A Lucky Mushroom Day

Disclaimer and warning: Please do not use any information on this site to identify or eat mushrooms. Mushroom identification is a complex thing and I am only a novice!

Mushrooms of Field and Forest, PLPA 3190 taught by Kathie Hodge is quickly becoming my new favorite course at Cornell. This class takes up my whole wednesday afternoon and evening but I am not complaining. Last wednesday we went to Danby State forest (near Abbot loop) to hunt for mushrooms and it seems as though a little spell put on me by our TA using a mushroom wand (a stick covered in mushrooms) gave me some good luck. It seemed that my finds grew more and more spectacular through the afternoon.

First I found some beautiful specimens of the Ash-tree Bolete (Gyrodon merulioides), right under some ash trees, as their name suggests. These mushrooms are edible but only “ok” in the taste department according to my friend. But their spore surface is quite beautiful in my opinion. Looking like a spiderweb network of subtly ridges lines, it makes me think of a view of a complex mountain range as seen from a spaceship.

The Ash-Tree Boletes
The beautiful underside of the the Ash-tree bolete

As I bent down to pick some other rather small mushrooms I looked through the forest and spotted a large orange-ish spot on a tree 20 or so yards away. Indeed it was a mushroom and quite a large one at that! It was Big Laughing Gym (Gymnopilus spectabilis or jumonius) growing on a still live maple tree. Can you guess by the name that is might be hallucinogenic? This  sturdy stemmed, fleshy mushroom was a bit of a tricky one to identify but given its size and a few other subtle characteristics I am pretty sure it is G. spectabilis, which has recently been renamed G. jumonius. The smell of Big Gym is almost sickeningly sweet but it is said to taste bitter, although I cannot say from personal experience.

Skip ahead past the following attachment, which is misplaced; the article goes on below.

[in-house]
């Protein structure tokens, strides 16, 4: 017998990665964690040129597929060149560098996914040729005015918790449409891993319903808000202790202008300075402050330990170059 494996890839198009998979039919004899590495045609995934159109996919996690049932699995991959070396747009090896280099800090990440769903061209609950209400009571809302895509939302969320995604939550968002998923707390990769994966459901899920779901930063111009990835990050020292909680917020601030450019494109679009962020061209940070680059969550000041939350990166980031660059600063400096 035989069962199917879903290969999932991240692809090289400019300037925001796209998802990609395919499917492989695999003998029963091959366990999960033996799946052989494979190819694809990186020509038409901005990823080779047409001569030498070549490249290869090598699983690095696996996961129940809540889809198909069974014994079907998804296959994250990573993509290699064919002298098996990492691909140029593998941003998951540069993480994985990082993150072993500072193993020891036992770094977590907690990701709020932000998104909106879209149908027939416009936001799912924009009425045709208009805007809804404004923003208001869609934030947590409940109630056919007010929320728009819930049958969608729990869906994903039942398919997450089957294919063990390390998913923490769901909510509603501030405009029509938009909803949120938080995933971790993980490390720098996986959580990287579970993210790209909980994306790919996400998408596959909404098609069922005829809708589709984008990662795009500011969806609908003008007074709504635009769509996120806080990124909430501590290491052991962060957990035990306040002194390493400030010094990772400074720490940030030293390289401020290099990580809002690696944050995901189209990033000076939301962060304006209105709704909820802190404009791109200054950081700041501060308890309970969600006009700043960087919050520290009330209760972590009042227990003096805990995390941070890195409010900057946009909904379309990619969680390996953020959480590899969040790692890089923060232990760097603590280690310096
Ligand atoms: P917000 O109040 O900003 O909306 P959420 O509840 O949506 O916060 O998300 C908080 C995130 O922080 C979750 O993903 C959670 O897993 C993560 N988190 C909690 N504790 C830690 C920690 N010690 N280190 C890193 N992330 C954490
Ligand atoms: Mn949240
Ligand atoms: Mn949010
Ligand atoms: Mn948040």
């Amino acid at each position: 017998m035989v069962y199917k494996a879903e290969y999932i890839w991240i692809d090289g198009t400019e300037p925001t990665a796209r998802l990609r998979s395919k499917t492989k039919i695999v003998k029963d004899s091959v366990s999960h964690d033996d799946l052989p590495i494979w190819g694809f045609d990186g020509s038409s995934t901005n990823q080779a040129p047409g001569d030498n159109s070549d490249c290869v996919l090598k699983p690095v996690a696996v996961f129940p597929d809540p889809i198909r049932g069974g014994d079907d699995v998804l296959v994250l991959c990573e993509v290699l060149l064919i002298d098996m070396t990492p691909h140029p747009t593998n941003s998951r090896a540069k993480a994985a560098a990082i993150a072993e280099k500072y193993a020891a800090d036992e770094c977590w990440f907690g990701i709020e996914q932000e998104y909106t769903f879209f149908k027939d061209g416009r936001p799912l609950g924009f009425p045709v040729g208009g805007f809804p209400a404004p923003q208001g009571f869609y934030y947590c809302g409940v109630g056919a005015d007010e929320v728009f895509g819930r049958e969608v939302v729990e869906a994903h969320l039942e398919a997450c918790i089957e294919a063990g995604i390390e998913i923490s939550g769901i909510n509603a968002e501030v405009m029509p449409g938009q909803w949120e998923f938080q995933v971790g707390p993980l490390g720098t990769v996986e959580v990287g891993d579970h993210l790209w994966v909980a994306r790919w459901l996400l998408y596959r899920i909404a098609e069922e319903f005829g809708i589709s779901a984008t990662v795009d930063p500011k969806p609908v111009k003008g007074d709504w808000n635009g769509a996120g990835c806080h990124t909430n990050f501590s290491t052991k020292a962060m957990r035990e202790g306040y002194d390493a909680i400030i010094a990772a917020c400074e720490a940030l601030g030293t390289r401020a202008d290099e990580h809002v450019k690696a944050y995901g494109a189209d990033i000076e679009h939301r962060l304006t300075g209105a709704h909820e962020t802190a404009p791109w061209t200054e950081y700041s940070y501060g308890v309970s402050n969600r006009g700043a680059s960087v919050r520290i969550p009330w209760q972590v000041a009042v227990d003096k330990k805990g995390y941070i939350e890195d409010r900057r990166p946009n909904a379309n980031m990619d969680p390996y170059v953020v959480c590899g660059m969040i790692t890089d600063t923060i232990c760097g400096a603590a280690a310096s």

Big Laughing Gym

The underside of Big laughing gym, with a smaller one with partial veil still intact

As I continued to walk in the lowlands of Danby state forest I came across two more amazing specimens! Words would not do these two mushrooms justice. (the best always comes last)

A Beautiful Parasol Mushroom (Genus: Lepiota, Species: Procera?). Such feathery delicate features!
Here is the underside of the parasol, showing a prominent annulus (the ring that comes from remnants of the partial veil.)
And the grand finale is an Amanita muscaria var. Formosa, common name the yellow – orange fly agaric.. A picturesque, but hallucinogenic and poisonous mushroom.
Here you can see the underside of this amanita. Notice it has an annulus (the ring around the stem), although less distinctive then the lepiota, and a volva (the wide, bulbous base)

And there you have it! Well, almost. My mushroom hunt ended somewhat dramatically with an auspicious dead snake. I’ve been seeing a lot of snakes recently, which to me symbolize the ability to transform, but this snake was dead so I will take that as a sign to not test my luck with any “transforming” mushrooms.

This dead snake had two puncture wounds above its eye, almost looking like it had been bitten by the fangs of another snake. I think it is an eastern ribbon snake. If anyone has a guess as to how it might have died I would love to hear your thoughts!

below are a my own hand drawn illustrations of the four above, with key identifying features labeled.

For some more pictures of mushrooms you can check out this facebook album. Also, the Cornell mushroom blog is fun and my teachers flickr stream has some great photos.



  1. Miwa, I really enjoyed reading about your Mushroom day. What fun …but indeed dont eat any. love Grandma

    Sandra Robbins, Artistic/Executive Director

    The Shadow Box Theatre


    1. 🙂 I’m glad you enjoyed it! Isn’t that yellow one quite something? The other pictures I found online of that mushroom doesn’t seem to have those frills but I think they are remnants of the universal or partial veil that breaks as the mushroom opens up. They were very fragile and rubbed off soon after I picked it so I think I just found a really good, fresh specimen that had probably recently opened up!


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